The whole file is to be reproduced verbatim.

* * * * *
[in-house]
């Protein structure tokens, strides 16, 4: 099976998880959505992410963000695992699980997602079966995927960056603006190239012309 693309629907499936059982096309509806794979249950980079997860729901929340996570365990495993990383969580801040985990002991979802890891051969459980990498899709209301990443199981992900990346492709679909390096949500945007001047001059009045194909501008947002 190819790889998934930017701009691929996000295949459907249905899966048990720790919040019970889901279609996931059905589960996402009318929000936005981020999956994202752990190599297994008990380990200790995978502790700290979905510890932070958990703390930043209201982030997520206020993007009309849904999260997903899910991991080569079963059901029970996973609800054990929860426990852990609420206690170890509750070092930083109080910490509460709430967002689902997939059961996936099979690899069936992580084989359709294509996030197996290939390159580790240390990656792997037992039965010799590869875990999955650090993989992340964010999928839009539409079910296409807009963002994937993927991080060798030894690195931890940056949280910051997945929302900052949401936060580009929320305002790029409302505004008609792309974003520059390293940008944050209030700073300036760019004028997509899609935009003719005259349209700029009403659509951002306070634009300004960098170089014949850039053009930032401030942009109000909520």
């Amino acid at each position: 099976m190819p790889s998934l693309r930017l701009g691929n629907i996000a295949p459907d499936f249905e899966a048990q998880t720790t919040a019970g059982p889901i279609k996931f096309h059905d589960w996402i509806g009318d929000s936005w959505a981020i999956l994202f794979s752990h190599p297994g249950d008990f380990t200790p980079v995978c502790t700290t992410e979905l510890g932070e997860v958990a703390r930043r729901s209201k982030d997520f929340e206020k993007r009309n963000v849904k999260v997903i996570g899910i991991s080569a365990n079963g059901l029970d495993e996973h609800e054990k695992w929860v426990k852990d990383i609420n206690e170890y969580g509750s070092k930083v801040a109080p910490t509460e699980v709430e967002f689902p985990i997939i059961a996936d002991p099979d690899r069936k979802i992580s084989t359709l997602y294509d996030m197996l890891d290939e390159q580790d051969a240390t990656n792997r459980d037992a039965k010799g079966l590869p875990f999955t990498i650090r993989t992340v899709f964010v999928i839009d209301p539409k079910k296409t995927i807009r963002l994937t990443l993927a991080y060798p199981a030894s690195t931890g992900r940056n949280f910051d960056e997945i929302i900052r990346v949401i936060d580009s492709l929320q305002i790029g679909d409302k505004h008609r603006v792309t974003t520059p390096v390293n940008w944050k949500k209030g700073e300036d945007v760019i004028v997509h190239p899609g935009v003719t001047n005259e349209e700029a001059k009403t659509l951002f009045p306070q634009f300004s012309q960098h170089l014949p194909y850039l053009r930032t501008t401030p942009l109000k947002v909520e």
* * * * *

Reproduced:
[in-house]
């Protein structure tokens, strides 16, 4: 099976998880959505992410963000695992699980997602079966995927960056603006190239012309 693309629907499936059982096309509806794979249950980079997860729901929340996570365990495993990383969580801040985990002991979802890891051969459980990498899709209301990443199981992900990346492709679909390096949500945007001047001059009045194909501008947002 190819790889998934930017701009691929996000295949459907249905899966048990720790919040019970889901279609996931059905589960996402009318929000936005981020999956994202752990190599297994008990380990200790995978502790700290979905510890932070958990703390930043209201982030997520206020993007009309849904999260997903899910991991080569079963059901029970996973609800054990929860426990852990609420206690170890509750070092930083109080910490509460709430967002689902997939059961996936099979690899069936992580084989359709294509996030197996290939390159580790240390990656792997037992039965010799590869875990999955650090993989992340964010999928839009539409079910296409807009963002994937993927991080060798030894690195931890940056949280910051997945929302900052949401936060580009929320305002790029409302505004008609792309974003520059390293940008944050209030700073300036760019004028997509899609935009003719005259349209700029009403659509951002306070634009300004960098170089014949850039053009930032401030942009109000909520």
């Amino acid at each position: 099976m190819p790889s998934l693309r930017l701009g691929n629907i996000a295949p459907d499936f249905e899966a048990q998880t720790t919040a019970g059982p889901i279609k996931f096309h059905d589960w996402i509806g009318d929000s936005w959505a981020i999956l994202f794979s752990h190599p297994g249950d008990f380990t200790p980079v995978c502790t700290t992410e979905l510890g932070e997860v958990a703390r930043r729901s209201k982030d997520f929340e206020k993007r009309n963000v849904k999260v997903i996570g899910i991991s080569a365990n079963g059901l029970d495993e996973h609800e054990k695992w929860v426990k852990d990383i609420n206690e170890y969580g509750s070092k930083v801040a109080p910490t509460e699980v709430e967002f689902p985990i997939i059961a996936d002991p099979d690899r069936k979802i992580s084989t359709l997602y294509d996030m197996l890891d290939e390159q580790d051969a240390t990656n792997r459980d037992a039965k010799g079966l590869p875990f999955t990498i650090r993989t992340v899709f964010v999928i839009d209301p539409k079910k296409t995927i807009r963002l994937t990443l993927a991080y060798p199981a030894s690195t931890g992900r940056n949280f910051d960056e997945i929302i900052r990346v949401i936060d580009s492709l929320q305002i790029g679909d409302k505004h008609r603006v792309t974003t520059p390096v390293n940008w944050k949500k209030g700073e300036d945007v760019i004028v997509h190239p899609g935009v003719t001047n005259e349209e700029a001059k009403t659509l951002f009045p306070q634009f300004s012309q960098h170089l014949p194909y850039l053009r930032t501008t401030p942009l109000k947002v909520e």